1. These two appeals arise out of a common order of a learned single Judge of this court who refused to issue a writ of Mandamus forbearing the second respondent before him from demanding and collecting the motor vehicles tax, in view of the alleged exemption under the inter-State agreement published in the Tamil Nadu Extraordinary Gazette dated 1-5-1973, for the bus MYA 2484 plying on the route Bangalore to Tirupattur and concurrently for the issue of a direction to the first respondent to refund a tax of Rs. 37840 paid by the appellant for the quarter ending 31-3-1978, as the appellant is entitled for exemption and benefit of single point taxation pursuant to the inter-State agreement as above. The history of the grant need not be traced excepting to state that the appellant before us, after satisfying that there was need for a second bus over the route, namely, Bangalore to Tirupattur, secured a permit from the appropriate authorities under the Motor Vehicles Act in the State of Karnataka and again obtained a countersignature from the authorities in this State also. This grant was primarily based on need and the travelling occupancy of the region and had no relevancy to or reference to the Inter-State agreement dated 1-5-1973. It is conceded before us that in the inter-State agreement there was no provision for a second bus to operate on the same route. But the grant in question is de hors the inter-State agreement. This was because of certain proceedings which the appellant took in this court in W.P. 3384 of 1973. In that writ petition, this court directed the State Transport Authority to dispose of the application of the appellant for a fresh or a new grant for the very same route, after considering the need etc. for the same. Though the State Transport Authority rejected the same initially and the State Transport Appellate Authority also concurred with the State Transport Authority, the High Court in CRP 3431 of 1974, remitted the subject matter to the State Transport Appellate Tribunal for reconsideration. On such remand, the Appellate Tribunal allowed the appeal and granted countersignature holding that there was need for an additional service to the route. Thus it is seen that the present grant in favour of the appellant was because there was need for additional service on the route and it does not spring from the inter-State agreement as between the State of Tamil Nadu and the State of Karnataka dated 1-5-1973, which provides for the grant of one bus for operation on the above specified route. Under the inter-State agreement a benefit is provided to the operator who gets a permit from one or the other of the State and equally the countersignature from the other State enabling the operator to have the benefit of single point Motor Vehicles taxation. This benefit is extended to both regular and temporary permits. The learned Judge when he was asked to issue a writ of mandamus as sought for, rightly held that the exemption from payment of tax will be for vehicles covered by the reciprocal agreement and not to such of these permits granted outside its purview. It is in this perspective that Mohan J. denied the rule and hence the appeals.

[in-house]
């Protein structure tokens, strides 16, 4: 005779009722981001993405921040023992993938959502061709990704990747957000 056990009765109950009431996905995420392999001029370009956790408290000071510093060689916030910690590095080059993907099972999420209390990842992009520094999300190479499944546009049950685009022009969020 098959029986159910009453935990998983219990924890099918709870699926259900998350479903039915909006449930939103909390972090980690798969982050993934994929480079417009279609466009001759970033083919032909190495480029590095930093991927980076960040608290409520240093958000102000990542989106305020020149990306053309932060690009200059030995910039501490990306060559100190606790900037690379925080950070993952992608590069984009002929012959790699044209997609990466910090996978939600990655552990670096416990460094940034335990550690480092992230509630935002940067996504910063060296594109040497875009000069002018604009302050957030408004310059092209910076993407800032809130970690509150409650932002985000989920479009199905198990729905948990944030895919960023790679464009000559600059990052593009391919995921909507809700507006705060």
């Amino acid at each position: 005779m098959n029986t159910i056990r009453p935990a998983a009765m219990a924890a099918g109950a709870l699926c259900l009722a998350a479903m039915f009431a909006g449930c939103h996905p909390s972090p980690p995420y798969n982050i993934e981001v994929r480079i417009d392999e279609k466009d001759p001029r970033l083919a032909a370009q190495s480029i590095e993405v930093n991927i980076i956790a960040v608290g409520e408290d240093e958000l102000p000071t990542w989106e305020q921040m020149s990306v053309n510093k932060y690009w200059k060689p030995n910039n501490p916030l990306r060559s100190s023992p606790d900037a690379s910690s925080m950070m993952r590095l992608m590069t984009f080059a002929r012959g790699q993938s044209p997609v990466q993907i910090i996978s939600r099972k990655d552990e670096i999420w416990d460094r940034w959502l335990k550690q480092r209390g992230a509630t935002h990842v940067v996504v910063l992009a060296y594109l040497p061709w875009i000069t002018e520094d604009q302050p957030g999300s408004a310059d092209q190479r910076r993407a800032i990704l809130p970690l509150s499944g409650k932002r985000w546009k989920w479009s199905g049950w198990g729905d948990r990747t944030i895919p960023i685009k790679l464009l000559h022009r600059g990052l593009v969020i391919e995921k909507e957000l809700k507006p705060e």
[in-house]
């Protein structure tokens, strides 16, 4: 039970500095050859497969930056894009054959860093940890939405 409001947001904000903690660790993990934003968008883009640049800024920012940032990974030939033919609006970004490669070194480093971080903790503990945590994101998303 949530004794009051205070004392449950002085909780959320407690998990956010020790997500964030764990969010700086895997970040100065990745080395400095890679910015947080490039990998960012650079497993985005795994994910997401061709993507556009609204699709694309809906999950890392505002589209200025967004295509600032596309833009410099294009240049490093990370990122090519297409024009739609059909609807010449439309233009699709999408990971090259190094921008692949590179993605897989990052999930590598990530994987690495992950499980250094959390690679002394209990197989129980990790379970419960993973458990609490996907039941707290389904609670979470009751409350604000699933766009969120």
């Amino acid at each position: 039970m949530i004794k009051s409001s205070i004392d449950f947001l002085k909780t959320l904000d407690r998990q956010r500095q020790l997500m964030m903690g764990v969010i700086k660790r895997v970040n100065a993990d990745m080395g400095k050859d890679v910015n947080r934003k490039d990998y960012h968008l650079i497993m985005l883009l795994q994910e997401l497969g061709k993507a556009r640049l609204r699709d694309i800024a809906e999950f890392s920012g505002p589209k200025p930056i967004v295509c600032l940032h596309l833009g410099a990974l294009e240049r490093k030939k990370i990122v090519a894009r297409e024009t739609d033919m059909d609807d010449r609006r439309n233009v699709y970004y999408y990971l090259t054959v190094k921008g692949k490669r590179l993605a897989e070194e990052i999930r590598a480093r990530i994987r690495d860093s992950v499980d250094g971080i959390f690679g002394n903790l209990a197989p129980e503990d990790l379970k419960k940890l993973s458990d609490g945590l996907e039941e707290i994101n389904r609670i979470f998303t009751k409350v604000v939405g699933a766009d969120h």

2. Learned counsel for the appellant concedes, as we said, that this grant is outside the context of the grant which could have been given under the Inter-State agreement. Different and indeed independent considerations prevailed over the hierarchy of Tribunals functioning under the Motor Vehicles Act when they granted a second permit to the appellant to operate on the very same route de hors the inter-State agreement. The basis of the grant was, need for additional service on the route. This cannot be misunderstood, therefore, as a grant which also could gain the benefit under Clause VI of the inter-State agreement, which runs as follows--